I’m not trying to dismiss Karlsson’s defensive abilities (or lack thereof); many of the analytics experts on the Internet find that Karlsson is, at best, a below-average defenseman. (The spirit of the Norris trophy, which is supposed to be awarded “to the defense player who demonstrates throughout the season the greatest all-round ability in the position,” continues to be denigrated.) However, with Kris Letang, we have seen firsthand that a gifted offensive defenseman is often paired with a similarly gifted defensive defenseman with much success. While Kyle Dubas is seemingly optimistic about Ryan Graves and his ability to replace Brian Dumoulin, the Penguins still have a known quantity (and a very underappreciated one at that) in Marcus Pettersson. It will be interesting to see how the top four shakes out and how they are used.

The idea of Karlsson being awarded the Norris trophy is a joke, but it is a recurring theme from the Professional Hockey Writers’ Association to give the award to the best offensive defenseman in the League. It seems to me that the idea will be to make the best defense by having a great offense: if Pittsburgh can keep the puck in their opponent’s defensive end and out of their own, they should be successful most of the time. It is a familiar tactic for the Penguins of late, and while I am not particularly keen on seeing the offensive production even more concentrated at the top of the depth chart, I am curious to see if it works out. Perhaps all the team needed was more dynamism from their blueline, which Karlsson certainly brings to the team.

One last tweet before I move on:

They’re old!???!??!

On the one hand, yes, the Penguins are still an old team. As I have pointed out a few times recently, old teams do not fare well in their hunt for the Stanley Cup. In the salary cap era, the oldest team to win the Stanley Cup was the 2007-08 Detroit Red Wings, which was the oldest team in the League that season, then the next oldest was the 2015-16 Pittsburgh Penguins, which was fourth-oldest. While working on the Mediocrity Project last month I found that the Penguins at the time had the oldest team in the League, just ahead of Minnesota by 0.6 years. So, yeah, they old.

Karlsson never looked better!

Two things though: first, the Karlsson trade actually made the team slightly younger (at least the NHL roster), since Dubas swapped Casey DeSmith, Jeff Petry, Jan Rutta, and Mikael Granlund (average age: 32.5 years old) for Erik Karlsson and Rem Pitlick (average: 29.5 years old). Yes, he also sent away Nathan Legare which would drag the average age of the outbound players down to 27.25 years old, but Legare was seemingly not looking good as a useful player on the Penguins roster. It’s not much, but I’d say the total productivity to age ratio is an improvement in Pittsburgh’s favor.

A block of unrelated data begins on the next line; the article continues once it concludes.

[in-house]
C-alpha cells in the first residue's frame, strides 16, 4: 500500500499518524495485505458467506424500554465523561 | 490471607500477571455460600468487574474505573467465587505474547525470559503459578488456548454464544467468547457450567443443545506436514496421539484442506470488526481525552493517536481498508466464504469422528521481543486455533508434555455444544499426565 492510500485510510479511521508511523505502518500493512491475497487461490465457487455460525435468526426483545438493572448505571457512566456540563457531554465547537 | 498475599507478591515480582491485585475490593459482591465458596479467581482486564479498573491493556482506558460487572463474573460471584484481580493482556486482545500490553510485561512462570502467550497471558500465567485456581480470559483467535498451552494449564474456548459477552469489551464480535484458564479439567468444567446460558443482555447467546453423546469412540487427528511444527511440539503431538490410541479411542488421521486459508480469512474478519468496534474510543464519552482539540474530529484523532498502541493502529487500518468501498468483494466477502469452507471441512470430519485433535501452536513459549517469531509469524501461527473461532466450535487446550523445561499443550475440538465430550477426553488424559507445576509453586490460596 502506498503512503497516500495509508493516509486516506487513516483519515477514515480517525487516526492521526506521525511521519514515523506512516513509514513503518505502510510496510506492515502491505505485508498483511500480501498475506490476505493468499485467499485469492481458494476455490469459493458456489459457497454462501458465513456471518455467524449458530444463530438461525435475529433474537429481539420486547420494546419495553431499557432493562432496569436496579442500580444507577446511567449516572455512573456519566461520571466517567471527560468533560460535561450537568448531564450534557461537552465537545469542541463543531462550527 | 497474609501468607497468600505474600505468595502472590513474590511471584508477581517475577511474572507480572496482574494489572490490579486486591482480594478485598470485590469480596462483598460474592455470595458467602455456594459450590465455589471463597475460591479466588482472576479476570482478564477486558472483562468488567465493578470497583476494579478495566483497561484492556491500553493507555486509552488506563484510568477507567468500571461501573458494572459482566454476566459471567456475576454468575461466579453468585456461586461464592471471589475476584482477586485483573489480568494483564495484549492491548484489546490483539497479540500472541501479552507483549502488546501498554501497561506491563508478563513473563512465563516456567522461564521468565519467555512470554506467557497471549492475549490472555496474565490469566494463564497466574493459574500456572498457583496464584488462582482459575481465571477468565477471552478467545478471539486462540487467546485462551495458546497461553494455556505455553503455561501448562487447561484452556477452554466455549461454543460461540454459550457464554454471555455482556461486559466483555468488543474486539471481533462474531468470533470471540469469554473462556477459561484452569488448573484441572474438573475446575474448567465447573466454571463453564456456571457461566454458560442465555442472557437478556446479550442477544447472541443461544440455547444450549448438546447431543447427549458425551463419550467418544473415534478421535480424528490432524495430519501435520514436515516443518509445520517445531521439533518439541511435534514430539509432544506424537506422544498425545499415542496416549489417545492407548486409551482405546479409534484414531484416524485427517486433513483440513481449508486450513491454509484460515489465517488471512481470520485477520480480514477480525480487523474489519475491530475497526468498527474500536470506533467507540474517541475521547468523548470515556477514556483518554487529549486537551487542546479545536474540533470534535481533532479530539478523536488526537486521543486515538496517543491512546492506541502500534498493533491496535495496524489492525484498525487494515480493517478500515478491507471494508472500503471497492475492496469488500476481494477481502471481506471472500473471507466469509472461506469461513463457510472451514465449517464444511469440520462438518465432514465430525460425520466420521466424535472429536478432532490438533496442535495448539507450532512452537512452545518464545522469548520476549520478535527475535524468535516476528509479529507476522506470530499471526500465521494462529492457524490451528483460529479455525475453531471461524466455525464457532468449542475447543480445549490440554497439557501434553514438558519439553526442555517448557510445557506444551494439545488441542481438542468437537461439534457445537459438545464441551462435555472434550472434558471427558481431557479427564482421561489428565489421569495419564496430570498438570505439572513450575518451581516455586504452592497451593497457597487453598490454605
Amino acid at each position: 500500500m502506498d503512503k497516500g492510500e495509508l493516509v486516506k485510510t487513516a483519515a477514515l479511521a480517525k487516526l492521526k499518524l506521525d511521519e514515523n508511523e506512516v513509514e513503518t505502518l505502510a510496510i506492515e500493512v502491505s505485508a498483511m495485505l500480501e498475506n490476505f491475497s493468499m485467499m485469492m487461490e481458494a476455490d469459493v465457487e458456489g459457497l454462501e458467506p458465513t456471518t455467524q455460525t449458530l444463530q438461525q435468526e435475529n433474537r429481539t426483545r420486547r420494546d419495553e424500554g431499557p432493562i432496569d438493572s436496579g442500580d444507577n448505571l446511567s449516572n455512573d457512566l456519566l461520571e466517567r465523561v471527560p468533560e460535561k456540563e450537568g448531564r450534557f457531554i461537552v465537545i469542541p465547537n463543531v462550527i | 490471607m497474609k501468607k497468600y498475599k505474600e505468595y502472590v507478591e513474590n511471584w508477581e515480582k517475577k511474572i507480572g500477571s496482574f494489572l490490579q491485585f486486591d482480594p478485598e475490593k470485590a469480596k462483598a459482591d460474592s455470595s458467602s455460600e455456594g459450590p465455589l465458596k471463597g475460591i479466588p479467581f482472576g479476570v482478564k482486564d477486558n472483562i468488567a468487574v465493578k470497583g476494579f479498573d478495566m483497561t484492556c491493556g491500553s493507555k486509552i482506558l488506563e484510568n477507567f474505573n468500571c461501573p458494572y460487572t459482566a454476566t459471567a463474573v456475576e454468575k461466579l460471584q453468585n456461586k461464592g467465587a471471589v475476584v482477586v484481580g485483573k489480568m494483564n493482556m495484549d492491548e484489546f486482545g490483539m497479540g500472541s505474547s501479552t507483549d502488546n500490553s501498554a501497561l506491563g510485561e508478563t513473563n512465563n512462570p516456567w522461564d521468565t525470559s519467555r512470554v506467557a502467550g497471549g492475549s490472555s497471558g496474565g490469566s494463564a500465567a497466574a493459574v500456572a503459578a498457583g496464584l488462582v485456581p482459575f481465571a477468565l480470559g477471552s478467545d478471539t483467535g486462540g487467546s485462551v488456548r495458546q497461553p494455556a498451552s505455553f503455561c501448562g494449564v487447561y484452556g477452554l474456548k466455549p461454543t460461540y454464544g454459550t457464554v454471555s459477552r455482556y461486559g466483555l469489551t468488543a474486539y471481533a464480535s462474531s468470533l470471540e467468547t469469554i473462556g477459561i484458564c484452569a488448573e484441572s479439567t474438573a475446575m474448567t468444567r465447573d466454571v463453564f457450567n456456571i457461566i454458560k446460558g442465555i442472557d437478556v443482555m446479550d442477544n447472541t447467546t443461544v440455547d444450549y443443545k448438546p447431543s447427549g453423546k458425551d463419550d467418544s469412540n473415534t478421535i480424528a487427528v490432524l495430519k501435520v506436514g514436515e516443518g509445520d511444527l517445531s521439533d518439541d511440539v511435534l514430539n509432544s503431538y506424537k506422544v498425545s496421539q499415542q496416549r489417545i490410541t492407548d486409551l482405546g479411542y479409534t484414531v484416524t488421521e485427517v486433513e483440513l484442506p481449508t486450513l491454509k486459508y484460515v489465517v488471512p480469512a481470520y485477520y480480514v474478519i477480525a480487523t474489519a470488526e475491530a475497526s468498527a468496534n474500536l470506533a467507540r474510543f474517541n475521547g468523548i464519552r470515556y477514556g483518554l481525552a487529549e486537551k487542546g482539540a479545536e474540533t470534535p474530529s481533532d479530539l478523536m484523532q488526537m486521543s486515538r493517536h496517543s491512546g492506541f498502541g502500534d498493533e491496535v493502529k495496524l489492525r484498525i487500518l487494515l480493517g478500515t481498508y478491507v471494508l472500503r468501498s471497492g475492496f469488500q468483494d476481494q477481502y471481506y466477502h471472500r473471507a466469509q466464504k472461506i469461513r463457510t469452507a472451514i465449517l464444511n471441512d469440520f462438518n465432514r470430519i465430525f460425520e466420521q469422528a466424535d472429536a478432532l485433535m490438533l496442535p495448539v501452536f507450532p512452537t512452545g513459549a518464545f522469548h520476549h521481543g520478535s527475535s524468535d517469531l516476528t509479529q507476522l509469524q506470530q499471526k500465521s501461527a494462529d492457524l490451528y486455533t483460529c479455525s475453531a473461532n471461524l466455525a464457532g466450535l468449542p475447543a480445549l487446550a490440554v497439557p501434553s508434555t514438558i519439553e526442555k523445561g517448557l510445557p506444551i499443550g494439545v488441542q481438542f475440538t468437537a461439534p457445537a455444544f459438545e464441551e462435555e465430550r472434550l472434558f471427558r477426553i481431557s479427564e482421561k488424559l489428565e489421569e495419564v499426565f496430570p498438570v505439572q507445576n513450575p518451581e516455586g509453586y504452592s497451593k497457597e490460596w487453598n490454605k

Energy line is bangin!

Second, and this may not have been obvious, but younger doesn’t necessarily mean better. This is particularly the case for not just Pittsburgh but most teams which have won the Cup in the last ten years, as winning the championship often means having some young players contributing in meaningful ways. The Penguins had that in 2016 and 2017 with the likes of Jake Guentzel, Bryan Rust, Conor Sheary, Olli Maatta, and Matt Murray, but all of those guys are veterans now (and elsewhere in the cases of the latter three).

I’m skoar is ready!

The prospects Pittsburgh has had in the meantime have not been adequate to take up NHL-level positions in the franchise. A lot of this has to do with a lack of vision from the team’s previous general managers, and it will take time to build up some measure of talent in the younger members of the organization.

Lars Eller is “rarin to go!

In the meantime it is largely veterans which will be expected to produce for the team, which isn’t necessarily a bad thing, but the lack of depth is just as much a concern now as it has been for the past several seasons. It is not a matter of if but when there is a rash of injuries and health problems to push through, and more likely than not it will be the top producers who exit the lineup. However, the same would apply to a very young team as well, which is part of the reason that it is the teams in the middle of the League in terms of average age are the ones who seem best positioned for a deep playoff run.

Sid looks … handsome as ever.

In any event, the plan seems to be to hopefully blow teams away with incessant offensive firepower while simultaneously hoping that the defense and particularly the goaltending will bail the team out more often than not. The latter point is another story altogether, but, on paper, the offensive ability at the top of the depth chart looks formidable.

Chryst, this better work…